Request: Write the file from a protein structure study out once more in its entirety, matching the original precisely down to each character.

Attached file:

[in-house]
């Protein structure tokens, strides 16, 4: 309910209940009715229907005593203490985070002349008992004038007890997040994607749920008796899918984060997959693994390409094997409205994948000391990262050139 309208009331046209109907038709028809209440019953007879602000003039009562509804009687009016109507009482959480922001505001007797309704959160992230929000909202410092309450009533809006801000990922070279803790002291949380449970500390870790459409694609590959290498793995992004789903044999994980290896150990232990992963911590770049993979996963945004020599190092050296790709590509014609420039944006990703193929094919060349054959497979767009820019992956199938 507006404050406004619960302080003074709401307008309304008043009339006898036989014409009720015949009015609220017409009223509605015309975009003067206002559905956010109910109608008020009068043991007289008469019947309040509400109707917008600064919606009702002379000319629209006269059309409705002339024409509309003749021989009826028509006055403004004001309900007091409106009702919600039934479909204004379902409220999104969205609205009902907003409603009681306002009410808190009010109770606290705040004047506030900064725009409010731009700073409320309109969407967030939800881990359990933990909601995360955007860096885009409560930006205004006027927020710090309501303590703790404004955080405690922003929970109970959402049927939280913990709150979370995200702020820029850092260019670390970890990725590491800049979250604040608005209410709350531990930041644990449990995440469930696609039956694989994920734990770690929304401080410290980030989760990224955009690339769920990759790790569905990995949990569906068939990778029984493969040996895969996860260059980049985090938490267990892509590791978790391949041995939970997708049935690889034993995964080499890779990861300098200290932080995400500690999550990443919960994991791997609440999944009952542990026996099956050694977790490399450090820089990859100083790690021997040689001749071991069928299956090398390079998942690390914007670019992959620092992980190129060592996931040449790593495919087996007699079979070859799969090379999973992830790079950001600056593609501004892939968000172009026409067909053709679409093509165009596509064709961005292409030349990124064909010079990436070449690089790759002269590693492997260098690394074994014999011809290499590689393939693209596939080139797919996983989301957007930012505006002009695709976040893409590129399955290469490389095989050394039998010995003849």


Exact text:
[in-house]
């Protein structure tokens, strides 16, 4: 309910209940009715229907005593203490985070002349008992004038007890997040994607749920008796899918984060997959693994390409094997409205994948000391990262050139 309208009331046209109907038709028809209440019953007879602000003039009562509804009687009016109507009482959480922001505001007797309704959160992230929000909202410092309450009533809006801000990922070279803790002291949380449970500390870790459409694609590959290498793995992004789903044999994980290896150990232990992963911590770049993979996963945004020599190092050296790709590509014609420039944006990703193929094919060349054959497979767009820019992956199938 507006404050406004619960302080003074709401307008309304008043009339006898036989014409009720015949009015609220017409009223509605015309975009003067206002559905956010109910109608008020009068043991007289008469019947309040509400109707917008600064919606009702002379000319629209006269059309409705002339024409509309003749021989009826028509006055403004004001309900007091409106009702919600039934479909204004379902409220999104969205609205009902907003409603009681306002009410808190009010109770606290705040004047506030900064725009409010731009700073409320309109969407967030939800881990359990933990909601995360955007860096885009409560930006205004006027927020710090309501303590703790404004955080405690922003929970109970959402049927939280913990709150979370995200702020820029850092260019670390970890990725590491800049979250604040608005209410709350531990930041644990449990995440469930696609039956694989994920734990770690929304401080410290980030989760990224955009690339769920990759790790569905990995949990569906068939990778029984493969040996895969996860260059980049985090938490267990892509590791978790391949041995939970997708049935690889034993995964080499890779990861300098200290932080995400500690999550990443919960994991791997609440999944009952542990026996099956050694977790490399450090820089990859100083790690021997040689001749071991069928299956090398390079998942690390914007670019992959620092992980190129060592996931040449790593495919087996007699079979070859799969090379999973992830790079950001600056593609501004892939968000172009026409067909053709679409093509165009596509064709961005292409030349990124064909010079990436070449690089790759002269590693492997260098690394074994014999011809290499590689393939693209596939080139797919996983989301957007930012505006002009695709976040893409590129399955290469490389095989050394039998010995003849």